A promising high concept cannot quite save this heist meets horror film

A promising high concept cannot quite save this heist meets horror film

Joyce Glasser reviews The Vault (September 8, 2017), Cert 15, 91 min.

The Vault is co-written and directed by Dan Bush who made one film that people might still remember, the Signal, a horror film that made a lot of money back in 2007. As the title suggests, the vault is a heist movie, but Bush and co-writer Conal Bryne give it a high concept appeal by introducing us to what might well be the first heist- within-a-heist movie. It might also just be the first haunted bank movie because the Centurion Bank’s first heist, back in 1982, has left a lot of ghosts around and they are not the passive kind. This novel and promising premise starts out well but the smooth transition from heist to horror is as bungled as the Dillon siblings’ bank robbery, while little is done to distract us from the low-budget feel to the production.

The VaultThe opening titles are terrific: a montage of floor maps, newspaper headlines and CCTV footage of bodies being dragged along the floor, over which is played a haunting, slightly creepy Crimson and Clover by Tommy James and the Shondells. We also hear a recording of a 911 call alerting the police to a robbery in progress that suddenly ends in mid-conversation. What we do not know is if this montage is foreshadowing or a flashback, but we are soon to find out. In that respect, it’s a shame that the song, Crimson and Clover (which makes a dramatic reappearance at the end) is from 1968 and not from the first bank robbery of 1982.

The montage ends with a crane shot of the city streets full of fire engines attending to a huge fire near the bank which has echoes in last ten minutes of the film. The fire bodes well for the robbers as Police Detective Iger (Clifton Collins Jr), who is in the bank flirting with a pretty teller named Susan (Q’orianka Kilcher), is called away by the fire alarm.

The fire also gives the three male robbers: Michael Dillon, (Scott Haze), Kramer (Michael Milford) and big guy Cyrus (Keither Loneker) a great disguise as they enter the bank with gas masks and firemen’s uniforms.

The heist section of the film is well directed and cleverly written. Insecure ringleader Michael’s two attractive sisters, Leah (Francesca Eastwood, Clint’s daughter) and Vee (Taryn Manning) distract the employees of the Centurion Bank while the ‘firemen/robbers’ disable the cameras and check out the security. Vee distracts a teller with a complaint-turned-tirade about a bounced cheque while Leah occupies the manager by posing as a potential job seeker. When she asks the manager about the high turnover he has mentioned, he nervously wraps up the conversation with, ‘It’s an old building and people think they hear and see things.’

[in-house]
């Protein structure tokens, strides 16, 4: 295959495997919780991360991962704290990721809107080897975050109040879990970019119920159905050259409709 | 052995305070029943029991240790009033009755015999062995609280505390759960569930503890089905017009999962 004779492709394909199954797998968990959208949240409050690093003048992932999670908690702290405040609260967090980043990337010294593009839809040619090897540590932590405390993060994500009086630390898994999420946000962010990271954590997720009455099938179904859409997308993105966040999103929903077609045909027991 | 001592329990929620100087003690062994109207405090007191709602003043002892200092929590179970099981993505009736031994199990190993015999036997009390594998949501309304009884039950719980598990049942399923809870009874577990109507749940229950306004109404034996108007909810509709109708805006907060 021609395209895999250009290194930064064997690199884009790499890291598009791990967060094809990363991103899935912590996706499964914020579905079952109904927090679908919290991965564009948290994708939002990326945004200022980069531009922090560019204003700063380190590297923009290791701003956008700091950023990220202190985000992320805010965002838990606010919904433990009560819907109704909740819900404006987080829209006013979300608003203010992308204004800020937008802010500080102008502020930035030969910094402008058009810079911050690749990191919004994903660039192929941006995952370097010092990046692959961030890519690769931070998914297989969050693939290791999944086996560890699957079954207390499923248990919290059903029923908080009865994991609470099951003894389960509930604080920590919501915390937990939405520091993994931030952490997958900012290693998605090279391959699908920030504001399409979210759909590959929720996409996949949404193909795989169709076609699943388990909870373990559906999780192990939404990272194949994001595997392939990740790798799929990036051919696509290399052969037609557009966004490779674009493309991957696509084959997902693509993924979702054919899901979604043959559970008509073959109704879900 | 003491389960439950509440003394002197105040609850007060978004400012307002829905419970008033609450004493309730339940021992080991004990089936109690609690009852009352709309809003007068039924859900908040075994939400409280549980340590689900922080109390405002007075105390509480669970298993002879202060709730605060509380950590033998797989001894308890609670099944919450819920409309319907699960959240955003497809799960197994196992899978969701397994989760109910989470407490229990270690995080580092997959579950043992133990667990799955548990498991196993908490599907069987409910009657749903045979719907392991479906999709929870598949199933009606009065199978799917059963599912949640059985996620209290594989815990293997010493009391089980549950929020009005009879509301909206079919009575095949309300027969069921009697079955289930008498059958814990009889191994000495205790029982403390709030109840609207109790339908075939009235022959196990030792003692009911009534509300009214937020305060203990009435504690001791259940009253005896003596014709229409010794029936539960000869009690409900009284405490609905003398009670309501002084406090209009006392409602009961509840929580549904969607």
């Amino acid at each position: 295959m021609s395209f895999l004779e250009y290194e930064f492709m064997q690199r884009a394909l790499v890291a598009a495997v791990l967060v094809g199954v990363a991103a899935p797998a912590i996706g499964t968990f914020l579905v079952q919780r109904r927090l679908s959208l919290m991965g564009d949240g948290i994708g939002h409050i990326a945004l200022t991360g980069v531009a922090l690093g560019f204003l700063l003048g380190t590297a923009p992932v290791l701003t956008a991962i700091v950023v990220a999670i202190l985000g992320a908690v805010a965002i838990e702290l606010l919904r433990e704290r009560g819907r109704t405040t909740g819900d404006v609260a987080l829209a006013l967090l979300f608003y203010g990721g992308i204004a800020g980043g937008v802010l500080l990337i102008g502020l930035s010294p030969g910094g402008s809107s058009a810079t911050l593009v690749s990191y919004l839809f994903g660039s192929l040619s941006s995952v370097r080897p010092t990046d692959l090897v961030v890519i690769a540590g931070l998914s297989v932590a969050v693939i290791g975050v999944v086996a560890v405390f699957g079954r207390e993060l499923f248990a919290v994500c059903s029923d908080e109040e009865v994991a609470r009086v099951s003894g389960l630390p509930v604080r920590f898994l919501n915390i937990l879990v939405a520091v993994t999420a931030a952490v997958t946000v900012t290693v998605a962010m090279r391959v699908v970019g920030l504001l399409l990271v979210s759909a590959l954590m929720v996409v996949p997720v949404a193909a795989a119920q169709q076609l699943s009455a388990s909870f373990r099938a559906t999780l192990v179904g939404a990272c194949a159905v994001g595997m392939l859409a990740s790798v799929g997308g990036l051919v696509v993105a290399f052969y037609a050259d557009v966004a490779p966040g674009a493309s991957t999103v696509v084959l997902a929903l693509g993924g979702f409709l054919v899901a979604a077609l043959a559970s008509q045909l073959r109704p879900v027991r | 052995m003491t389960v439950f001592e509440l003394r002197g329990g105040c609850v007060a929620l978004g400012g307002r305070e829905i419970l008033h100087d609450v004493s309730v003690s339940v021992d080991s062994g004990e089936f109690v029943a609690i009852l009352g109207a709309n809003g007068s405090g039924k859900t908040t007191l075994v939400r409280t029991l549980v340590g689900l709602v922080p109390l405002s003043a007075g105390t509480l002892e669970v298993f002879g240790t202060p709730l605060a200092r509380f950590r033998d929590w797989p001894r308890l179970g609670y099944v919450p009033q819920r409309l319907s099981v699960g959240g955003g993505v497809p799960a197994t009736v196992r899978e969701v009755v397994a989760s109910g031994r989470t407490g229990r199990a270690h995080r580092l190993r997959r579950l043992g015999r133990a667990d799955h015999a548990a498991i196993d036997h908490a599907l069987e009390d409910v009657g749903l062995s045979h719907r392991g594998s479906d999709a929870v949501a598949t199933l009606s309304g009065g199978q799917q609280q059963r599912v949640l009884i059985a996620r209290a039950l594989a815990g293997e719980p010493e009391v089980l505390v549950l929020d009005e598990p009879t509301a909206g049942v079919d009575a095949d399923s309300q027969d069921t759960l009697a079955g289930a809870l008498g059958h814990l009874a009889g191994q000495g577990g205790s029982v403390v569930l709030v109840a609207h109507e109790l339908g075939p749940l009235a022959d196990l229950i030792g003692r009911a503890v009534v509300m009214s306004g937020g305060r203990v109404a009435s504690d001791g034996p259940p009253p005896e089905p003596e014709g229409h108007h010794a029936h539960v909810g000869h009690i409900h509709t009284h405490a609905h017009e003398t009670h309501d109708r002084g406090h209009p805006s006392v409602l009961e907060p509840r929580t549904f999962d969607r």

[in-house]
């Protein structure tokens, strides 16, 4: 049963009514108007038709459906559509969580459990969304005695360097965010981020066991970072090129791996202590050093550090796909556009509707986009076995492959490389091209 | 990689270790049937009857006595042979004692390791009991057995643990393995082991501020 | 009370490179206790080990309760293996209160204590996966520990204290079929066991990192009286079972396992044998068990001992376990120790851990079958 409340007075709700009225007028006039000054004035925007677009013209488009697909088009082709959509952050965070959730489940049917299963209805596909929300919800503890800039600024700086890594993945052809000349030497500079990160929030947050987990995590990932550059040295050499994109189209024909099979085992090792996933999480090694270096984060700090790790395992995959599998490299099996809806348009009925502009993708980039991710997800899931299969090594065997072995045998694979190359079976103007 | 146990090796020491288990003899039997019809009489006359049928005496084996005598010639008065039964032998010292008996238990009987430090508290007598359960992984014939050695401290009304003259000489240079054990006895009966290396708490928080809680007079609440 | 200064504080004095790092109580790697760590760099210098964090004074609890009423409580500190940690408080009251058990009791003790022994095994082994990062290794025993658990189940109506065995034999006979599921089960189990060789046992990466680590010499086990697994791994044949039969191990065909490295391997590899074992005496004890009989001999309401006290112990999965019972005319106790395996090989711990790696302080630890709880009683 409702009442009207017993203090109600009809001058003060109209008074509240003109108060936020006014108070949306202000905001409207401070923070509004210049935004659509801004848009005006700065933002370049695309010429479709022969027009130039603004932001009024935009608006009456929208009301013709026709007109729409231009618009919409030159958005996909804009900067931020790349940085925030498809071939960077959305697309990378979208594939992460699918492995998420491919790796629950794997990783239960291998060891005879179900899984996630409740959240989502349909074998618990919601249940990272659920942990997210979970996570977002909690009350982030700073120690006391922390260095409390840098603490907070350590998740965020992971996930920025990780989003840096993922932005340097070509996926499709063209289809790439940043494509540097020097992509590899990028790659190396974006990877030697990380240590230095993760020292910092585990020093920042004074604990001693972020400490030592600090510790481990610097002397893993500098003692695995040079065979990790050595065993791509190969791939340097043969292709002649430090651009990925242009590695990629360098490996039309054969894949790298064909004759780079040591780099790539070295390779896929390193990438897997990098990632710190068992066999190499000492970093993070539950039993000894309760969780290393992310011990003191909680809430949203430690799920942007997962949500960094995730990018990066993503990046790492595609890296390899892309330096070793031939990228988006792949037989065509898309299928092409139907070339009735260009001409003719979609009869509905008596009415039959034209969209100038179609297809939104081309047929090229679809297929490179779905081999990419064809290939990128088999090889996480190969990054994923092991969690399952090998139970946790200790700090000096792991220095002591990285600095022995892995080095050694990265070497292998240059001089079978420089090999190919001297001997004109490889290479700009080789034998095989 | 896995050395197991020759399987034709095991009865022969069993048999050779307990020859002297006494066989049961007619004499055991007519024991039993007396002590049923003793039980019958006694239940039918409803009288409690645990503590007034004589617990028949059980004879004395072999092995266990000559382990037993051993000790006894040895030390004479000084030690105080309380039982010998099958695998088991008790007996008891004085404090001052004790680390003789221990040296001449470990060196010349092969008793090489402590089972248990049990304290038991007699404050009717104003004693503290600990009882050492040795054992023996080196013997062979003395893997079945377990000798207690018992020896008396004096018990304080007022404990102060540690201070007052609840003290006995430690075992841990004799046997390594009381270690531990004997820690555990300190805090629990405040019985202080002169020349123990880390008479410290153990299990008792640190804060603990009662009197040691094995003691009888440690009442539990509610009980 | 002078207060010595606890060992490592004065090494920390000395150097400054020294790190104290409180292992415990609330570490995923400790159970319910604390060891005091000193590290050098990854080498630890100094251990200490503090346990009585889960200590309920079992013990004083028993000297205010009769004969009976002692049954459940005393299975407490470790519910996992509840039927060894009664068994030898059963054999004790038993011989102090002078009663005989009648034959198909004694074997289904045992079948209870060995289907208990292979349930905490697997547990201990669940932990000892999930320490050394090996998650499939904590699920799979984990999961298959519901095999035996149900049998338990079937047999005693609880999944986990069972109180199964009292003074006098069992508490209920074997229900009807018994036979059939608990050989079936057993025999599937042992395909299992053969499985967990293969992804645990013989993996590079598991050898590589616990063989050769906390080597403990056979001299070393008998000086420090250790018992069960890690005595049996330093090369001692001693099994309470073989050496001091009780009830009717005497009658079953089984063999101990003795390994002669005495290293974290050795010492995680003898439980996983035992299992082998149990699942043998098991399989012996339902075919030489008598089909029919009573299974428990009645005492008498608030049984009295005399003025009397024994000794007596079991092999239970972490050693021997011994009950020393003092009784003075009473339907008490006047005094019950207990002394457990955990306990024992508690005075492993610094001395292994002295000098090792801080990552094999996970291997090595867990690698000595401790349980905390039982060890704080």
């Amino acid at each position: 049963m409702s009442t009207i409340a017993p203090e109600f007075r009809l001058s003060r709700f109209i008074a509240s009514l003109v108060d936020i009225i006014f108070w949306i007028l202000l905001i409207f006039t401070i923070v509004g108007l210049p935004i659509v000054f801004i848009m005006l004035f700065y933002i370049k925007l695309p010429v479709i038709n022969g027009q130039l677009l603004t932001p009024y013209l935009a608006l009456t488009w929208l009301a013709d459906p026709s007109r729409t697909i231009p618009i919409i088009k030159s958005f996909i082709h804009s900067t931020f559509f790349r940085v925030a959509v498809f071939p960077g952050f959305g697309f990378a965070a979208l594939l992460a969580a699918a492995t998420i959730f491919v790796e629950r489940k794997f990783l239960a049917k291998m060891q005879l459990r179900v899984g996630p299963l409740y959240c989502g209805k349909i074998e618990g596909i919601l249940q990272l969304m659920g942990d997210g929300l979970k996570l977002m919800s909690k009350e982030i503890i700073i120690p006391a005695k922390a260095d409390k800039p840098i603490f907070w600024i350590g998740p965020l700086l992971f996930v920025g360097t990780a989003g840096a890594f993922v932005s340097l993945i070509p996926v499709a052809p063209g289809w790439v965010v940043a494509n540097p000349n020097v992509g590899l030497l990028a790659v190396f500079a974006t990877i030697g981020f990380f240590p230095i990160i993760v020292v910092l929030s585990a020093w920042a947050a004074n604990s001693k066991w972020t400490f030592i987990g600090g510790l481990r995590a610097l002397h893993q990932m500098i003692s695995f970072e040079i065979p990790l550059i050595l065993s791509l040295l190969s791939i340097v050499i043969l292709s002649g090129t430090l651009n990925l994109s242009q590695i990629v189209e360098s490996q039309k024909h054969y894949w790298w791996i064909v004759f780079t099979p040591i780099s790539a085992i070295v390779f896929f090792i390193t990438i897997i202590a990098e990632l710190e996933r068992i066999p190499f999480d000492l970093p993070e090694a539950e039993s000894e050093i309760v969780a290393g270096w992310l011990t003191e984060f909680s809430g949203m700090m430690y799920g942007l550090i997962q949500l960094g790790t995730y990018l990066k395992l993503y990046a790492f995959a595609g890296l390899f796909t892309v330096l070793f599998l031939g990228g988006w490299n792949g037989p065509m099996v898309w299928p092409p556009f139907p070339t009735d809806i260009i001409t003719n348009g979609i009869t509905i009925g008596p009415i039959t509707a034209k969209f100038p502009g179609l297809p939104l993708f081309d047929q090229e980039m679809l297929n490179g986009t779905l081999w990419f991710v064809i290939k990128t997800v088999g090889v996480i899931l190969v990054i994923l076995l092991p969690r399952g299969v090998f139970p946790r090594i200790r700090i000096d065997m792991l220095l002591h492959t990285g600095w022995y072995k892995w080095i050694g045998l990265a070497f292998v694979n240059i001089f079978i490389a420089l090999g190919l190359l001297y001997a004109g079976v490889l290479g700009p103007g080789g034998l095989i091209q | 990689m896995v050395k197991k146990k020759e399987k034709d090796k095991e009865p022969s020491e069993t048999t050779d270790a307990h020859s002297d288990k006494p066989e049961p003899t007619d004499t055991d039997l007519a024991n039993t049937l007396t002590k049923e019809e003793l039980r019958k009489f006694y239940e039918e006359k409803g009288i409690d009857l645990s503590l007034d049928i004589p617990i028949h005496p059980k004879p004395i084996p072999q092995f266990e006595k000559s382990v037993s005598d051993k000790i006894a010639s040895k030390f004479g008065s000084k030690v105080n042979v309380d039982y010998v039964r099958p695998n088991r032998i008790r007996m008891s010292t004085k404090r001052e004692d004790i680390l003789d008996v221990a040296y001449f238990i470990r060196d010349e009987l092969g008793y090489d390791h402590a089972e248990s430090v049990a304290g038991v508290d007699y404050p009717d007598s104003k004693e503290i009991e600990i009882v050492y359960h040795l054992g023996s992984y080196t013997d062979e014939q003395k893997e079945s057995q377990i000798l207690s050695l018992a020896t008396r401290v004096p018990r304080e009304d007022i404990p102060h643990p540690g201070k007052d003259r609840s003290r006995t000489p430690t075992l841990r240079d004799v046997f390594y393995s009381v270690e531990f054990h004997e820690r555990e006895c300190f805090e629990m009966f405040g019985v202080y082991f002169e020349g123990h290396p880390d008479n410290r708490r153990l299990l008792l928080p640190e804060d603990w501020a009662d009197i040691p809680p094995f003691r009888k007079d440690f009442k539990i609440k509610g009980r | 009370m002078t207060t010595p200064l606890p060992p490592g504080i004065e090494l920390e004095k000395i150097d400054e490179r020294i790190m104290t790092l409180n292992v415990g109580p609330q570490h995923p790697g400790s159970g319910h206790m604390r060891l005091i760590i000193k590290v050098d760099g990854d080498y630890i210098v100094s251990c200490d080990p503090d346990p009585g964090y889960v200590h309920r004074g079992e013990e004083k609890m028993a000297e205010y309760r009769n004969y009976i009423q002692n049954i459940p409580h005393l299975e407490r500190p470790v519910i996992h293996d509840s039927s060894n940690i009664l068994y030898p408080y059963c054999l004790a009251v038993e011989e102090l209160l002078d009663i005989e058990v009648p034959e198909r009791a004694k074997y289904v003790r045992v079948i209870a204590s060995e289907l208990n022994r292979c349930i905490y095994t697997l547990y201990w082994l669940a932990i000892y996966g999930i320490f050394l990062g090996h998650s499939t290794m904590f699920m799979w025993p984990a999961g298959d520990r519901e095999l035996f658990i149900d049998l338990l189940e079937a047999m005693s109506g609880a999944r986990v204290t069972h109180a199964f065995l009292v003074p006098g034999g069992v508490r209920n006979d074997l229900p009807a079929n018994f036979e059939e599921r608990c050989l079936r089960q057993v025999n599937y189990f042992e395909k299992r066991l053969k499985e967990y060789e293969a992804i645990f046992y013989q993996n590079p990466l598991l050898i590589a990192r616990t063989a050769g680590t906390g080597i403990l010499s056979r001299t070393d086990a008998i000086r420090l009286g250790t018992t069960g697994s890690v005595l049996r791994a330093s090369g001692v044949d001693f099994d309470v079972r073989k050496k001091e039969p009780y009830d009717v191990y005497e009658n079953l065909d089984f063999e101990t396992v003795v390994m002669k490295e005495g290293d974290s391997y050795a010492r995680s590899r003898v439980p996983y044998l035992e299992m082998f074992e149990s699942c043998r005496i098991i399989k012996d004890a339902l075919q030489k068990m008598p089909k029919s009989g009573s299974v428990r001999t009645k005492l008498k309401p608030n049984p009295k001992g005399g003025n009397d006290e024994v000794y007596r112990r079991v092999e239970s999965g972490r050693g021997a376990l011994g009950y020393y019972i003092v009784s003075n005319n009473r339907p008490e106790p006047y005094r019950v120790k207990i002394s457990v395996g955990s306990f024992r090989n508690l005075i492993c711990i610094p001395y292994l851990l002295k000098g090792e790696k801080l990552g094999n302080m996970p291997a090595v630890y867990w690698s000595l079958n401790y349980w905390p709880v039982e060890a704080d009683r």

Francesca Eastwood in The Vault

Francesca Eastwood in The Vault

The robbers place bags over the hostages’ heads and get to work. The situation becomes tense when the siblings discover that there’s only $70,000 in the bank. As the robbers start arguing about what to do next, a hostage is accidentally shot.

Suddenly a voice pipes up from under the bag saying, ‘I can help you.’ It’s Ed Maas (an underused and miscast James Franco), the assistant manager whom we saw early in the film having a cup of coffee in identical work clothes at 4:55PM. He tells the panicking robbers that they first have to disable the alarm and type in the manager’s pin by 5:20PM to avoid an automatic police call out.

Then, in exchange for a promise not to harm anyone, he tells them about a second vault in which there is an estimated $6 million. This is a kind of Bluebeard’s Castle: They are very curious to see the riches, but afraid of entering a forbidden room. When Kramer goes down to the mysterious vault and does not return; when the door to the basement locks itself and the security cameras start acting up, it’s a shame that Leah does not recall her conversation with the manager.

Francesca Eastwood gives a stand out performance as the loyal sister trying to hold everything together, and the rest of the cast hold their own. There are some nice moments of interaction between the individual hostages that are used to impart information to the audience. These scenes also humanise the robbers to the point where we almost feel sorry for their bad luck. In one such scene, Michael accompanies Susan to the loo, which, you suspect, is a strategic move on her part. During their conversation Michael softens and reveals to Susan that he is not a bad guy: he is in trouble and owes people a lot of money. His sisters have come along to help him.

The problem for the audience is that the heist is played so realistically that the introduction of a gory horror scenario, half shrouded by the darkness of the basement, is jolting, as though it’s part of another film. It is also clumsily shot and directed in contrast to the film’s first half hour. Bush is unable to create cinematic chills out of the chilling tale that Ed expands upon. The editing and music do not help bolster the fright level, nor does the fact that no one seems to be worried about going to the basement alone after Kramer disappears.

There is a nifty little ‘Sixth Sense’ secret exposed at the end (for those who have not already figured it out), but the filmmakers’ failure to come up with a third act reconciling the horror and heist that is the stumbling block. Instead, we have a confusing series of scenes in which the bank is set on fire and it’s impossible to see who has gotten out alive.

You can watch the film trailer here: